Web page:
Bolivia, landlocked at the heart of Andean Latin America, remains something of a well-kept secret. It’s the hemisphere’s highest, most isolated and rugged nation. Unparalleled beauty is also reflected in its vibrant indigenous cultures, colonial cities such as Sucre and Potosí and whispers of ancient civilizations.
A good place to start is Copacabana, which is nestled between two hills and perched on the southern shore of Lake Titicaca. Copacabana (Copa) is a small, bright and enchanting town. For centuries it was the site of religious pilgrimages and today local and visiting Peruvian pilgrims flock to its fiestas.
A short distance by boat will give you the opportunity to visit both Isla Del Sol and Isla De La Luna (Sun and Moon Islands) and enjoy its serene beauty and Inca history. Sun Island is home to the sacred rock of Titicaca and in the labyrinth-like ruins of Chincana, a restored Inca Temple and nunnery (housing the virgins of the sun) can be found. By the water’s edge pigs can be seen running across the sandy beaches.
The startling limpid waters of Lake Titicaca reveal an incongruous splash of sapphire amid the stark plains of the Altiplano and are one of the most beautiful sights in the region. The lake is the second largest in South America and can be reached by either traditional reed boat or hydrofoil.
The tiny island of Pariti houses a new museum featuring exquisite finds from a recent excavation and is well worth visiting in order to appreciate the hidden depths of Bolivia.
La Paz is dizzying in every respect, not only for its well-publicized altitude (3660m) but for its quirky beauty. The first glimpse of La Paz will take your breath away. The city’s buildings cling to the sides of the canyon and spill spectacularly downwards. On a clear day, the imposing showy, snowy Mt Illimani (6402m) looms in the background. The best views of the city are from Parque Laikakota. Here you can enjoy a leisurely lunch and admire the grand public buildings. Of special interest is the cathedral, the Palacio Presidencial and the Congresso Nacional.
Coroico has long been a favourite with visitors enjoying its laid back atmosphere and serene natural beauty. Surrounded by orange and banana groves this is a perfect place to put on your walking boots and explore the unique countryside with citrus orchards and coffee plantations before ensconcing yourself into a hammock.
Proud, genteel Sucre is Bolivia’s most beautiful city, and the symbolic heart of the nation. A glorious ensemble of whitewashed buildings sheltering pretty patios and with a wealth of colonial architecture.
Oruro, whose name means ‘where the sun is born,’ sits against a range of mineral-rich low hills at the northern end of the salty lakes of Uri and Pope, linked by river to Titicaca. Oruro has good museums and restaurants and there’s plenty to see in the surrounding area. It’s also culturally very colourful, with a rich dance and musical heritage that culminates in the riotous Carnival celebrations, famous throughout South America for the lavish costumes and elaborate traditions.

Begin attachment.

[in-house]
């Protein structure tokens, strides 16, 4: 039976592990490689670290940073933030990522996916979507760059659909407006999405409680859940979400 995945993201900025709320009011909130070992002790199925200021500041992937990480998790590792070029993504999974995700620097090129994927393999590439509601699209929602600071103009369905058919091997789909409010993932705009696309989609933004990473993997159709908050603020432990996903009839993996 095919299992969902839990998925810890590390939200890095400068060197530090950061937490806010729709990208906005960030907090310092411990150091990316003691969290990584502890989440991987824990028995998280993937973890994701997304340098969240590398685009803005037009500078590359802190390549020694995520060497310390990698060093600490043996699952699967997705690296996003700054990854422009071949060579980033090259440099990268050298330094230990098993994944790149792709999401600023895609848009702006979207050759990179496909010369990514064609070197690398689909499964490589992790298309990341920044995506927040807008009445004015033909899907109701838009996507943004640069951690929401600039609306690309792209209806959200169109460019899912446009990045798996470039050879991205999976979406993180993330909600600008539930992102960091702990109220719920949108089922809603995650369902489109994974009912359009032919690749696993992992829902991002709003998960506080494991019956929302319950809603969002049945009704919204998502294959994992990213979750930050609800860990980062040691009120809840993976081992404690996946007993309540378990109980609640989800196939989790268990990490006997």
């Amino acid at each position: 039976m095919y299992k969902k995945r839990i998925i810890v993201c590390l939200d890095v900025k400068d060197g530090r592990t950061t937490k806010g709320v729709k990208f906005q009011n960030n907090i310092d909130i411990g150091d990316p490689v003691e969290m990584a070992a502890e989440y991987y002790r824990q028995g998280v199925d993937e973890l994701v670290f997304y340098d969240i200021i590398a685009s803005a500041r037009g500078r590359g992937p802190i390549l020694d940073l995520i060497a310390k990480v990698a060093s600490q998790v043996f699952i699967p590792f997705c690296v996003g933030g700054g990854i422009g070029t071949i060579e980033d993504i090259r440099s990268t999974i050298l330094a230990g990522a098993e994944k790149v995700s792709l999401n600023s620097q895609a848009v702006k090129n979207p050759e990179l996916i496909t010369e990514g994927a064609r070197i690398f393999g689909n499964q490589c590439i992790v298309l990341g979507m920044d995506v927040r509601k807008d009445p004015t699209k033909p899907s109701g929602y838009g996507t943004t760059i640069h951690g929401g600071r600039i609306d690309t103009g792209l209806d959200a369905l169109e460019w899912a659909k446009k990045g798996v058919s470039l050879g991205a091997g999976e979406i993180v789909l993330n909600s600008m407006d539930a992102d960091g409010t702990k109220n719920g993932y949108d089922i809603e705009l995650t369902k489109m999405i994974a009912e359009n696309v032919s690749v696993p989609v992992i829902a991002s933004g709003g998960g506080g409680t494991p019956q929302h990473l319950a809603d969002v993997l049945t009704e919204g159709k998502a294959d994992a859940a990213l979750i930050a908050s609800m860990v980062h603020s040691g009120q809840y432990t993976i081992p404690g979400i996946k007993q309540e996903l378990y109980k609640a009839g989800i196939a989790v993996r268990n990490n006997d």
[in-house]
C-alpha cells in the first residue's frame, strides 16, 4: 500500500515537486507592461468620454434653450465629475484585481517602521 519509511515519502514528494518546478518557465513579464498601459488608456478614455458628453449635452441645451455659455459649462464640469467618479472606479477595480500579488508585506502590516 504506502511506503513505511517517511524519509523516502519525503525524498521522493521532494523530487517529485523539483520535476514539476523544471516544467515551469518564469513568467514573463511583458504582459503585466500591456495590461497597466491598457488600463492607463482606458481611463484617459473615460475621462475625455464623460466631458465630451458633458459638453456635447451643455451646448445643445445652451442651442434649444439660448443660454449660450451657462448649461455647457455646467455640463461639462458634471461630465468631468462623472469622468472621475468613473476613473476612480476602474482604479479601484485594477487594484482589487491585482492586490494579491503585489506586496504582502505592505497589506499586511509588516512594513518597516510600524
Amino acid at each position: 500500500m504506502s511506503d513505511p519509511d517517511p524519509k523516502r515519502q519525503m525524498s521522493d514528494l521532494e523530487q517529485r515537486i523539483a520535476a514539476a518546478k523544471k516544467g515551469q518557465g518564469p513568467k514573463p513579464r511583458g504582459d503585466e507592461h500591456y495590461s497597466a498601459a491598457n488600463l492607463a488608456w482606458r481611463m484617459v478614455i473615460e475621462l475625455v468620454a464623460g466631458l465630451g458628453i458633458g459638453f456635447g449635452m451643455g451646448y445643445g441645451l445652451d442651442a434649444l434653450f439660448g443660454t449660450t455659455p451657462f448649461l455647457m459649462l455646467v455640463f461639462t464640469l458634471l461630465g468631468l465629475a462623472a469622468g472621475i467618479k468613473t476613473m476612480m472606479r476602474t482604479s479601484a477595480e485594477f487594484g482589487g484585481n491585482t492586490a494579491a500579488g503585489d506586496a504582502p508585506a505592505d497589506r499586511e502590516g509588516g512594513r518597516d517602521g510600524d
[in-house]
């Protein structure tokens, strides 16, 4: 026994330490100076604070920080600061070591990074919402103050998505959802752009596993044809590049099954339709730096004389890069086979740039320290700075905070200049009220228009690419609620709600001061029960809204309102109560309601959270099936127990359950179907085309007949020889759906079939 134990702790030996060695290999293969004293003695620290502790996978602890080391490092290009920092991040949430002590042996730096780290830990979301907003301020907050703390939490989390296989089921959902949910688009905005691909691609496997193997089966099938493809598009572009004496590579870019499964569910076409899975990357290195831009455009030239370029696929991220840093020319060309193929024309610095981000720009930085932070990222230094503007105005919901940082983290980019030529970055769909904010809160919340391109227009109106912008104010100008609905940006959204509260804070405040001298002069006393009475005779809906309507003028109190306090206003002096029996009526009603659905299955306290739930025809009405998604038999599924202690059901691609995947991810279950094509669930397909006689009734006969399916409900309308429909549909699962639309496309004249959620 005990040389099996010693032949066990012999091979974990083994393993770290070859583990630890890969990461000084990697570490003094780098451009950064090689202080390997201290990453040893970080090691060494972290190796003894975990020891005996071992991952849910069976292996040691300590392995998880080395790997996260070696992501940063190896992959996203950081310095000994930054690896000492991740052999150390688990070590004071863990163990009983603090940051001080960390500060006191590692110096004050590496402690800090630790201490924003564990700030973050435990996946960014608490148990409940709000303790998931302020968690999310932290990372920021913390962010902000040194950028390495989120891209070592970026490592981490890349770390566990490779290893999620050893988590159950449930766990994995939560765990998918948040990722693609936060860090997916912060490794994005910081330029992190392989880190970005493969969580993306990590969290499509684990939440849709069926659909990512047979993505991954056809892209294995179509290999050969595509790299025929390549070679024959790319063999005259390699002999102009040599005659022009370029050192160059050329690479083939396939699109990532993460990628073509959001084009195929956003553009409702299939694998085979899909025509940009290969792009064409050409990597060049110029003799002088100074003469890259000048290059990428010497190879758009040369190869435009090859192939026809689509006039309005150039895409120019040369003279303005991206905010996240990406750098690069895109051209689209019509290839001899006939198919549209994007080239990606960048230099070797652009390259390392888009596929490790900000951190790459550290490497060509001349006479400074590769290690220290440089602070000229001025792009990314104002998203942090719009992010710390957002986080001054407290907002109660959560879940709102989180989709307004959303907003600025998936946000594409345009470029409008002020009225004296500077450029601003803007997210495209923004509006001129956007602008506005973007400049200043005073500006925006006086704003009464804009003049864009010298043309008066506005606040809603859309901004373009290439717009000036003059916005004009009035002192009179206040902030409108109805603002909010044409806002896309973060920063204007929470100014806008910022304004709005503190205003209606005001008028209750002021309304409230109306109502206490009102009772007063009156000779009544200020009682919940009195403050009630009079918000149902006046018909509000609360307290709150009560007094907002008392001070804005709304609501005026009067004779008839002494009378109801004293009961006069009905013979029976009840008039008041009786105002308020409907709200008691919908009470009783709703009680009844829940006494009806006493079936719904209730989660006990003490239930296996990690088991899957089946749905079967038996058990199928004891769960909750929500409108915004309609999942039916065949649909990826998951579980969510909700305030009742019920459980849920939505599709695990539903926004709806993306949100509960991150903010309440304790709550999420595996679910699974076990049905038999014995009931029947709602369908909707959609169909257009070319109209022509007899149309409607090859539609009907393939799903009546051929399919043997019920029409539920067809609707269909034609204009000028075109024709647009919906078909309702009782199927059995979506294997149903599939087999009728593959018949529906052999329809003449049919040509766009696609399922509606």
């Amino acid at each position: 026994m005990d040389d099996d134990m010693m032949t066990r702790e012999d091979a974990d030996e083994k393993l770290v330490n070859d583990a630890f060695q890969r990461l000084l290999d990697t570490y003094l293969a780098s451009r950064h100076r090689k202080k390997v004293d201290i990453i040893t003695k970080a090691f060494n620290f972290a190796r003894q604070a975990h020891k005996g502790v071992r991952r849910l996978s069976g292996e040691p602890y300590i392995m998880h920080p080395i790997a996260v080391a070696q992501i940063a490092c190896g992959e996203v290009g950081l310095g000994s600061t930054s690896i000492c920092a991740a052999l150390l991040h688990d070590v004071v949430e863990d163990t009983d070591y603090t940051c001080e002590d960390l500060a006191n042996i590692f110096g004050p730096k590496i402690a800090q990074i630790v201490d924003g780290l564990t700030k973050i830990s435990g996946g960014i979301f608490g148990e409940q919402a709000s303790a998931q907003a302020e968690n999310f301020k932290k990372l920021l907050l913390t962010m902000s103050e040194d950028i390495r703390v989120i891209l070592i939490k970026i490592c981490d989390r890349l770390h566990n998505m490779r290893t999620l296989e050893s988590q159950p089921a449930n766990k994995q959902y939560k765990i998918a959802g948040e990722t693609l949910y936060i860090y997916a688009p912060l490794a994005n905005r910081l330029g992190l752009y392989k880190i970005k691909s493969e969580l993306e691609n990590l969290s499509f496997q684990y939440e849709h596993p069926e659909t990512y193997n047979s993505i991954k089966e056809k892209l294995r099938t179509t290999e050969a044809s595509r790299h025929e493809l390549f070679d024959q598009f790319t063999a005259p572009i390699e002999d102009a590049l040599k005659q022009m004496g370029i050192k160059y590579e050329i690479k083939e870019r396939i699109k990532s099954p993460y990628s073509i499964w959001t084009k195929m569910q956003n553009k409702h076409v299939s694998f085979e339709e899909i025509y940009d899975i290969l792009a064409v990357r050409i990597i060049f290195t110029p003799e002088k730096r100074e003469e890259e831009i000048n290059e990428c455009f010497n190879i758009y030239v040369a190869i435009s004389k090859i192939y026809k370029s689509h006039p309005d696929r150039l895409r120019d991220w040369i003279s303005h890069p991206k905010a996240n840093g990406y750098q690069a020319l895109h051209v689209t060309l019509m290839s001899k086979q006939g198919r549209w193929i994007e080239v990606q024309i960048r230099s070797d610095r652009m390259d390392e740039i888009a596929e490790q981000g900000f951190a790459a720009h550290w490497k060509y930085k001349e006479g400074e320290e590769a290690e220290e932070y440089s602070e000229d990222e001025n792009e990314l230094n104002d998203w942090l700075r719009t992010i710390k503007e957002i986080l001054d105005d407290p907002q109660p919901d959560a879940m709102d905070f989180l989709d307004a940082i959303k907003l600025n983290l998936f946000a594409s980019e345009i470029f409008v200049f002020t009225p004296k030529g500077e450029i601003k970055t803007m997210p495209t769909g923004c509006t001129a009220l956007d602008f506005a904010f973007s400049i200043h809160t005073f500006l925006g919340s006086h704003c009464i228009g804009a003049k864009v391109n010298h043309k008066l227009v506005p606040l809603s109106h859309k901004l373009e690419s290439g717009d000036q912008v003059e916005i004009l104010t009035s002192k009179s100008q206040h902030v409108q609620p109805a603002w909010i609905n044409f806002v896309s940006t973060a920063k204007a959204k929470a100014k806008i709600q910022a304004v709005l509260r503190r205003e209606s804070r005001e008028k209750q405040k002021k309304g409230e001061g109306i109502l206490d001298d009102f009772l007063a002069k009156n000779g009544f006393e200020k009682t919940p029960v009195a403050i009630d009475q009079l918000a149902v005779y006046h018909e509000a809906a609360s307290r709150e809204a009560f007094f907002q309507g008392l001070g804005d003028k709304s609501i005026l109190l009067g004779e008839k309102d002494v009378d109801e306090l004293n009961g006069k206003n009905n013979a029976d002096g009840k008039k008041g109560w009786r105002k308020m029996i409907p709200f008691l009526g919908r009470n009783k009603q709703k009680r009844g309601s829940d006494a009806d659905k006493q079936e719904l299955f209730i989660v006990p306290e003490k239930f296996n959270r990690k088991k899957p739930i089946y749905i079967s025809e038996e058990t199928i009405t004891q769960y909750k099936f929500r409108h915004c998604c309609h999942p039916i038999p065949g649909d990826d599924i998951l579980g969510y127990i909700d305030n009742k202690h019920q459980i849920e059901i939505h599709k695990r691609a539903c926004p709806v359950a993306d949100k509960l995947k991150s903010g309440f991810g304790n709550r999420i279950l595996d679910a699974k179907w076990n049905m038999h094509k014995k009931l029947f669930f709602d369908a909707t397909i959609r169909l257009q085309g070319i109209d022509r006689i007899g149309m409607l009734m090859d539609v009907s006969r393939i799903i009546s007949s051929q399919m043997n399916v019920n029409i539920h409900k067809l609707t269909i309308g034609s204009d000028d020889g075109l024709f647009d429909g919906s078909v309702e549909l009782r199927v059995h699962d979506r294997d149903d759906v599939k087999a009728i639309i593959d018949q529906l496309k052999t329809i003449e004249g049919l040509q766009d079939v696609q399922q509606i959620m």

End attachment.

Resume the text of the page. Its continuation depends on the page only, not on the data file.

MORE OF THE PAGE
Laguna Colorada is a shallow salt lake in the South-West of the Altiplano of Bolivia and close to the border with Chile. It is famous for its James flamingos that live and breed here. At the South-West of the park is Laguna Verde and Laguna Blanca where, around the emerald green lake, NASA has performed experiments to prepare for future missions to Mars.
North of Laguna is the Valle de Dali which is a surrealistic collection of rocks against a backdrop of eroded cliffs. The thermal pools embedded into the rocks ensure that you will leave this matchless area in a relaxed state.
Parque Nacional Noel Kempff Mercado is one of the world’s most stunningly diverse natural habitats with a wide range of plant and animal species almost unmatched anywhere else on the planet. With its Amazonian forests, spectacular waterfalls and eerie-looking flat-topped mountains it is no surprise that this park houses seven distinct eco-systems. With over 600 species of birds including the Amazonian umbrella bird and animals like black howler monkey, this is a nature lover’s paradise.
Proud, genteel Sucre is Bolivia’s most beautiful city, and the symbolic heart of the nation. A glorious ensemble of whitewashed buildings sheltering pretty patios and with a wealth of colonial architecture. The country’s declaration of independence was signed in Sucre in 1825 and the city’s heritage is very much on display in its museums and churches. You can take a flotilla to Potosi and marvel at its history of bankrolling the Spanish empire with the silver it extracted from its mines.
Bolivia’s innate charm lies in its staggering breadth of contrasts: the clash of indigenous and European culture, the sweep of landscape from jungle to high-altitude mountain and the diversity of activities from adrenaline sports to ancient monuments. Enjoy.